Home » Death Race Review – Post Industrial Profiteering

Death Race Review – Post Industrial Profiteering

The poster for Paul W.S. Anderon's Death Race.
Poster for Death Race.

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In the 2008 film Death Race, Jensen Ames loses his wife in a home invasion and is wrongfully accused of her murder. He is then sentenced to life in prison. The film takes place in a post industrial world where the penal system is a privately owned, for profit business. The correctional facility Ames is sent to is famous for a competition called Death Race. Soon after his arrival, Ames is invited to participate in the prison’s most notorious competition. The warden promises Ames that if he wins the race, she will set him free. The contest pits inmates against one another in a racetrack that is full of life threatening obstacles and provides the drivers with a variety of creative tools with which to attack one another. Ames quickly learns that the warden doesn’t play by the rules and neither do his fellow inmates. He must adapt quickly if he is to stand a chance of survival.

Death Race is written and directed by genre film auteur Paul W.S. Anderson (Resident Evil). It is a remake of the futuristic Roger Corman produced film Death Race 2000. This reboot gets a lot of things right, the most important of which is that it separates itself from the original film with a plot that only loosely parallels its source material. It revamps the original film with neo-grindhouse elements and a more character driven story line. Death Race plays out something like a cross between The Running Man and Death Race 2000. The post-industrial prison game show theme is very reminiscent of the Schwarzenegger film The Running Man but Death Race brings just enough original ideas to the table to keep from being entirely derivative of other films.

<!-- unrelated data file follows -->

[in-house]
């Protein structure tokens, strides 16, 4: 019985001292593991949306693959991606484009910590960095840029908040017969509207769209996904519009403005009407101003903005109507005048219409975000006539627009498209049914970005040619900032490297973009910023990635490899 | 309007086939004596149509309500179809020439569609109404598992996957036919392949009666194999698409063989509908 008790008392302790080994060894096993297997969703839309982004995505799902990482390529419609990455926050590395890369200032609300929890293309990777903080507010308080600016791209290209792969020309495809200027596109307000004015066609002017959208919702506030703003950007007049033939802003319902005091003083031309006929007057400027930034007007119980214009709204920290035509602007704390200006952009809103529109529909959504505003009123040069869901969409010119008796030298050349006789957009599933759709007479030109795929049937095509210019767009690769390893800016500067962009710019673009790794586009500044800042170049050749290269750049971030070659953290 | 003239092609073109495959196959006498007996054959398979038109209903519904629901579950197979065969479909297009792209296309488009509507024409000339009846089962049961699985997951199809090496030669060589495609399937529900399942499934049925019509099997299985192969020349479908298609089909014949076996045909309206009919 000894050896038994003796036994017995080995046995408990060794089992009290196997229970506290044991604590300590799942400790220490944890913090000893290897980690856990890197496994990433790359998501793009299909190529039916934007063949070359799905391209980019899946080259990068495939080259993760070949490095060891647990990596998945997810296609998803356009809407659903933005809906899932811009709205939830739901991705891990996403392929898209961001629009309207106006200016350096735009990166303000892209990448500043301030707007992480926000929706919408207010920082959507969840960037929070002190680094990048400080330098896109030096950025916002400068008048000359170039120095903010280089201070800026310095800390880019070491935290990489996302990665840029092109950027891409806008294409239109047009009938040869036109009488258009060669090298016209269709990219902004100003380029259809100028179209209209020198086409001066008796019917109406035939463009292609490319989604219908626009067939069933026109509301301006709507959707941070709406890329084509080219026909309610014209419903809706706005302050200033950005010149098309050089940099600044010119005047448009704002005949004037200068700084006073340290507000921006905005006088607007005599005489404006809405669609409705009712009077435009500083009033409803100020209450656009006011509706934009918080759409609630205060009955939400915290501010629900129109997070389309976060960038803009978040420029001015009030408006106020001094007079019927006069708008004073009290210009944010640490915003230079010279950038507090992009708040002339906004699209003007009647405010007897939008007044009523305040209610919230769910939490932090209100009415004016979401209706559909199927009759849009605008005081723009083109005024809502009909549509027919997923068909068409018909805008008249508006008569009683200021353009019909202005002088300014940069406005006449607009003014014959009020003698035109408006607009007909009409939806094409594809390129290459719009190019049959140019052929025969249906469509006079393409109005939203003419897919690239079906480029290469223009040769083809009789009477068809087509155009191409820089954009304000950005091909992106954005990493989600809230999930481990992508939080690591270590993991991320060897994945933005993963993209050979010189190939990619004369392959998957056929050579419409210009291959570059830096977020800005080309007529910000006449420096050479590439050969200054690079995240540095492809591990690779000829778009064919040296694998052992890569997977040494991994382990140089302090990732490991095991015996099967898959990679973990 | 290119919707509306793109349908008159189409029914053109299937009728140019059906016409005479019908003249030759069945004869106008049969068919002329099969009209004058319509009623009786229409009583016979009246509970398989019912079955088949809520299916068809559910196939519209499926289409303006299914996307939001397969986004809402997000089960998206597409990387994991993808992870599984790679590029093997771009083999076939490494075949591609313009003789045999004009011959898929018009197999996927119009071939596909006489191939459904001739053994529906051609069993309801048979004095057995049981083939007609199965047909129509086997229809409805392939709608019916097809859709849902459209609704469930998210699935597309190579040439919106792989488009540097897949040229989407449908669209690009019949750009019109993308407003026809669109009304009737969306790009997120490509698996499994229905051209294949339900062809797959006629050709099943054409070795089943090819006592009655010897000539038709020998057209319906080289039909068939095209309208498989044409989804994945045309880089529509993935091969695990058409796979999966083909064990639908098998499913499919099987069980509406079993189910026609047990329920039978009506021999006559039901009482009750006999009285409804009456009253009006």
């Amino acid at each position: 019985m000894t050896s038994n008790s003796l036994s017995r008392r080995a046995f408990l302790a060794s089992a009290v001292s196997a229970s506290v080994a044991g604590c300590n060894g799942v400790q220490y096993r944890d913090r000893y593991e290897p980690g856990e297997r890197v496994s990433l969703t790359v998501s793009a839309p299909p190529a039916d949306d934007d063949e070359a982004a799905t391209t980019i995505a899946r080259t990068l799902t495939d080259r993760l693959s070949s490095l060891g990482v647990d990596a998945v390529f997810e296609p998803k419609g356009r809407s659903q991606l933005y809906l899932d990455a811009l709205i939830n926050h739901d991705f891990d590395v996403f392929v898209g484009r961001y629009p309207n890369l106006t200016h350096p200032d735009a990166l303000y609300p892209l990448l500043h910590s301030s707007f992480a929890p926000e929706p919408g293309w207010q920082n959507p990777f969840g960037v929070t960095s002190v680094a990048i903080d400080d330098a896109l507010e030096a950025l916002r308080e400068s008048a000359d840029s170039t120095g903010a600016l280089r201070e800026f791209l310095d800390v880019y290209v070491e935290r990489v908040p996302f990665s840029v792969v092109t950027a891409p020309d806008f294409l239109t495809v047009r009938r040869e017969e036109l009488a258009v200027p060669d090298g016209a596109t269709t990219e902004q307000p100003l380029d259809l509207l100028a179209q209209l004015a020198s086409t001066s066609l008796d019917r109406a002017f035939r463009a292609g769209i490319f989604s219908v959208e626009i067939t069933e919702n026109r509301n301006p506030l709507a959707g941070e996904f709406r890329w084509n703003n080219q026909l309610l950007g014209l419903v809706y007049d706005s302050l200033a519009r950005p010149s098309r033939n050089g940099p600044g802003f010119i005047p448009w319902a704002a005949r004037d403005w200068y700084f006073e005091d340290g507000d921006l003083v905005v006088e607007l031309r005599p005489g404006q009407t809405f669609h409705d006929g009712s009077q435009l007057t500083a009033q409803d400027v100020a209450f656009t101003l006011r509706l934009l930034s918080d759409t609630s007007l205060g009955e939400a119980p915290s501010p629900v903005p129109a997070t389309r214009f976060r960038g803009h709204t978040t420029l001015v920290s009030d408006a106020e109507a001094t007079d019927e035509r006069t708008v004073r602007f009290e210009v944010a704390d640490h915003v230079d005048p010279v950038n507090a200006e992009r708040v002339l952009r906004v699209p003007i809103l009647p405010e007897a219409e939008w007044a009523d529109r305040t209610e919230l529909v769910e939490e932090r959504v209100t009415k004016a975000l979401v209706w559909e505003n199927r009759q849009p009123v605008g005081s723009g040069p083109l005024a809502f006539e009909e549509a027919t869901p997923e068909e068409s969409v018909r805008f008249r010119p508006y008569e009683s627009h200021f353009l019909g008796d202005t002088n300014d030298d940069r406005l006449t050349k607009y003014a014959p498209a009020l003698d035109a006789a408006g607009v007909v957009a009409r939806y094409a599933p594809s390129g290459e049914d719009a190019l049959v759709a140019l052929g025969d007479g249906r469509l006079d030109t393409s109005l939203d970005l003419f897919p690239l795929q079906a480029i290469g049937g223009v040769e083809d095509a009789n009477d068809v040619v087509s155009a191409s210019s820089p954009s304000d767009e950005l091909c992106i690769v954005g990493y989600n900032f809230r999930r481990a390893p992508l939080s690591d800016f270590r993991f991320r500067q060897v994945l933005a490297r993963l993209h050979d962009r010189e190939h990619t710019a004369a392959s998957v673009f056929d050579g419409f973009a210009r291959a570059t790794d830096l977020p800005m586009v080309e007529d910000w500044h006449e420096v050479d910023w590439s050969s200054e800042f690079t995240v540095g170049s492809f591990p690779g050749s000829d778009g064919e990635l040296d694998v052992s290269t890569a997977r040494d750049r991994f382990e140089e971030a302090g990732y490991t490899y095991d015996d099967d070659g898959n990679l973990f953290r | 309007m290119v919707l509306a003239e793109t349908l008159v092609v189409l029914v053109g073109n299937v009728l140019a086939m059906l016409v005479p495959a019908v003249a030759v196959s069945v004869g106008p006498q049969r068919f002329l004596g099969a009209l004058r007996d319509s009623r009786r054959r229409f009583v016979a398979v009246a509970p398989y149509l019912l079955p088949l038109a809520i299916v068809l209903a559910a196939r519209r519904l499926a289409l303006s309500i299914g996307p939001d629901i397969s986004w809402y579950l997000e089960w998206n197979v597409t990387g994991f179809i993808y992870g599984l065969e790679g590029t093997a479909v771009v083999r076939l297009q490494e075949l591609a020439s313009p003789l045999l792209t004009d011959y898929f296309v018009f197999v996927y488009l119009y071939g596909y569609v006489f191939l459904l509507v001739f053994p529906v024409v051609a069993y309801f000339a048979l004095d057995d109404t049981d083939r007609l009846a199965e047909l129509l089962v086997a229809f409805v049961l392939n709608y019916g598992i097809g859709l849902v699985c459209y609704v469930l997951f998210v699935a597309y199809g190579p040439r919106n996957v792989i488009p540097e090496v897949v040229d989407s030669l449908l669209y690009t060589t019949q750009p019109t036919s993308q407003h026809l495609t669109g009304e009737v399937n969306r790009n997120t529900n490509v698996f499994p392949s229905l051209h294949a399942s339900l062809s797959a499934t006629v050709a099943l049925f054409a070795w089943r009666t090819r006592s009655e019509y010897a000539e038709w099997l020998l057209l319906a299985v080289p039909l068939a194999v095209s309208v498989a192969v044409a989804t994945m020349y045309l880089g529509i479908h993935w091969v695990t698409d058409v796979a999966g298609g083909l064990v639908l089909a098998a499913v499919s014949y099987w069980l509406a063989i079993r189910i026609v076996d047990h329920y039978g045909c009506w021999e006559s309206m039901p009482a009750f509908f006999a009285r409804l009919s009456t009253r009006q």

Death Race does not outdo the original but it isn’t necessarily trying to. It seems as though this 2008 remake is aiming to be a companion piece and as that, it works just fine.

While not a proper horror film, Death Race certainly contains an abundance of horror elements. It boasts a high body count and a fair amount of onscreen bloodshed. It is the kind of action film that is likely to appeal to horror fans. It melds fast paced action with the prominent display of violence and the outcome is a film with cross genre appeal.

The action is nonstop and the pacing is set to breakneck speed in Death Race. The film starts and ends with a bang and there is nearly no down time to speak of.

The performances are not the film’s strong suit but they don’t detract from the picture either. Jason Statham’s (Crank) portrayal of Ames is the most noteworthy in the film. He convincingly plays a con with a moral code. Tyrese Gibson (2 Fast 2 Furious) comes on a little too strong as Machine Gun Joe but his performance isn’t so excessive as to derail the film. He overacts from time to time and tries too hard to convince the viewer of just how evil he is.

The effects in Death Race are exceptional. There isn’t much gore by horror movie standards but for an action movie, there is plenty of bloodshed.

If you have somehow passed over Death Race, it is a breezy, action packed thriller with inventive kill scenes and very well executed effects. It’s definitely worth checking out. And if you haven’t seen the Roger Corman produced original that is also well worth looking into.

WICKED RATING: 6/10  [usr 6]

Director(s): Paul W.S. Anderson
Writer(s): Paul W.S. Anderson
Stars: Jason Statham, Tyrese Gibson, Joan Allen
Year: 2008
Studio/ Production Co: Universal Pictures
Budget: $45 Million
Language: English
Length: 104 Minutes
Sub-Genre: Action-Thriller

http://en.wikipedia.org/wiki/Death_Race_(film)

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Written by Tyler Doupé
Tyler Doupe' is the managing editor at Wicked Horror. He has previously penned for Fangoria Mag, Rue Morgue Mag, FEARnet, Fandango, ConTV, Ranker, Shock Till You Drop, ChillerTV, ComingSoon, and more. He lives with his husband, his dogs, and cat hat(s).
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